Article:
Elite controllers, who are able to fully suppress their HIV infection without the use of antiretrovirals (ARVs), are hospitalized more often than people on HIV treatment, aidsmap reports. Publishing their findings in the Journal of Infectious Diseases, researchers identified 149 elite controllers among 34,354 people in the HIV Research Network.

The researchers estimated that 0.43 percent of HIV-positive Americans are elite controllers. They compared the study sample of elite controllers’ hospitalization rates to 4,709 people taking ARVs who had undetectable viral loads, 7,998 people with viral loads between 50 and 1,000, many of whom were on treatment, and 10,605 people with viral loads over 1,000, most of whom were not on treatment—known, respectively, as the medical control, low viremia and high viremia groups.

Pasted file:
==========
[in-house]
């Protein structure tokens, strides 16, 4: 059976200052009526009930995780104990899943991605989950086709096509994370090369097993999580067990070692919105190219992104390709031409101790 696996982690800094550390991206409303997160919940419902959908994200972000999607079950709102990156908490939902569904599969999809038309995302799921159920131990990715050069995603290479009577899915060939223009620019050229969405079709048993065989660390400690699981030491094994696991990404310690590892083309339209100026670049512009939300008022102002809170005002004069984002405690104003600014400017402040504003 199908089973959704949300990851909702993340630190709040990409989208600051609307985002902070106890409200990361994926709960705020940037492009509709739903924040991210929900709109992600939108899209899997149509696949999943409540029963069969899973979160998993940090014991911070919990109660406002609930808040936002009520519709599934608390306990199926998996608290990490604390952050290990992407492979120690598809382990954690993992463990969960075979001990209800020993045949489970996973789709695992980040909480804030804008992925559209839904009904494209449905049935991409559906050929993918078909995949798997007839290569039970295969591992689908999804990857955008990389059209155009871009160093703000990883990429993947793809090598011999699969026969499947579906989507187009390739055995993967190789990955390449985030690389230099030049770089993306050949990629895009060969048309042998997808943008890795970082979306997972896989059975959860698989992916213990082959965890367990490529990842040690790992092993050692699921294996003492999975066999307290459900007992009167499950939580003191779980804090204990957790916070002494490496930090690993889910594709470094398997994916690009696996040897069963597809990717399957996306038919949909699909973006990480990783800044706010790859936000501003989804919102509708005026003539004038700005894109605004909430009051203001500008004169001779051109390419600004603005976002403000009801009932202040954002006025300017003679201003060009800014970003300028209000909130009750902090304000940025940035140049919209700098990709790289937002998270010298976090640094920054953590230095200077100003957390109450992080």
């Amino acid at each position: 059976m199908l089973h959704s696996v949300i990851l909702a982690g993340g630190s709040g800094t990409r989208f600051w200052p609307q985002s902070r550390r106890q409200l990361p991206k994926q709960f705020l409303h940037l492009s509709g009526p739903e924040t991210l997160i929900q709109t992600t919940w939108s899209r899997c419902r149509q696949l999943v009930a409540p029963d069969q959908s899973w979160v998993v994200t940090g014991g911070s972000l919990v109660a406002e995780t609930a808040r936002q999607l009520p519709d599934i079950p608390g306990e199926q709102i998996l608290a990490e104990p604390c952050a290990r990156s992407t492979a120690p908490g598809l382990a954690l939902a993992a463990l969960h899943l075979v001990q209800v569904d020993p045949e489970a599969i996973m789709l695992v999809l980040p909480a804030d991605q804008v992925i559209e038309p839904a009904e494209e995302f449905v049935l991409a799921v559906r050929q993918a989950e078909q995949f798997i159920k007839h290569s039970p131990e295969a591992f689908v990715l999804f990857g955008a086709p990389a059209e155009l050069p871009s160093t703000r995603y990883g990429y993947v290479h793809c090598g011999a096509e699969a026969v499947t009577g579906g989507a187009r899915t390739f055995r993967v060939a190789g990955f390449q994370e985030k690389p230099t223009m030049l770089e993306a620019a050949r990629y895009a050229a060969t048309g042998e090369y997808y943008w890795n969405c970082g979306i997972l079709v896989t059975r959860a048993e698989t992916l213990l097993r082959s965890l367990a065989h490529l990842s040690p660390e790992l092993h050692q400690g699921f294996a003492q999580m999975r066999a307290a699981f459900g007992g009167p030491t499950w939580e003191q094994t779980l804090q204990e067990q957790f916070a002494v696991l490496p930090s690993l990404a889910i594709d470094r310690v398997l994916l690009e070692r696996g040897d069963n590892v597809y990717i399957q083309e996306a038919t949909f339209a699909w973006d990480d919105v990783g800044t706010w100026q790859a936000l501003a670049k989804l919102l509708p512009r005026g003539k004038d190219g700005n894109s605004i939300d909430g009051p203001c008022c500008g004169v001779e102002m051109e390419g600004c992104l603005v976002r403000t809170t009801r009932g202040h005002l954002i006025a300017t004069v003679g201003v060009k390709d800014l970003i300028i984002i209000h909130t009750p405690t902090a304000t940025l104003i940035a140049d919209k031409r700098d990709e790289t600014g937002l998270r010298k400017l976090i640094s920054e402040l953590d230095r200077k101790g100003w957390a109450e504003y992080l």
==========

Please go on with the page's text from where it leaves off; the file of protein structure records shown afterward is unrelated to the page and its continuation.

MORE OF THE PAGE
The respective hospitalization rates among the elite control, medical control, low viremia and high viremia groups were 23.3, 10.5, 12.6 and 16.9 per 100 person-years. After adjusting for various factors, the researchers found that elite control, when compared with medical control, was associated with a 1.77-fold greater risk of hospitalization for any reason, a 3.19-fold increased risk of hospitalization for cardiovascular factors, and a 3.98-fold greater risk of hospitalization for psychiatric reasons.

Among all the groups, non-AIDS-defining infections were the most common reason for hospitalization, at 24.1 percent of the total. Among the elite controllers, however, just 2.7 percent of hospitalizations were for this reason. This benefit was counterbalanced by the fact that 31.1 percent of hospitalizations among elite controllers were for cardiovascular reasons, compared with 13.5 percent among other people with HIV.

To read the aidsmap story, click here.

To read the study abstract, click here.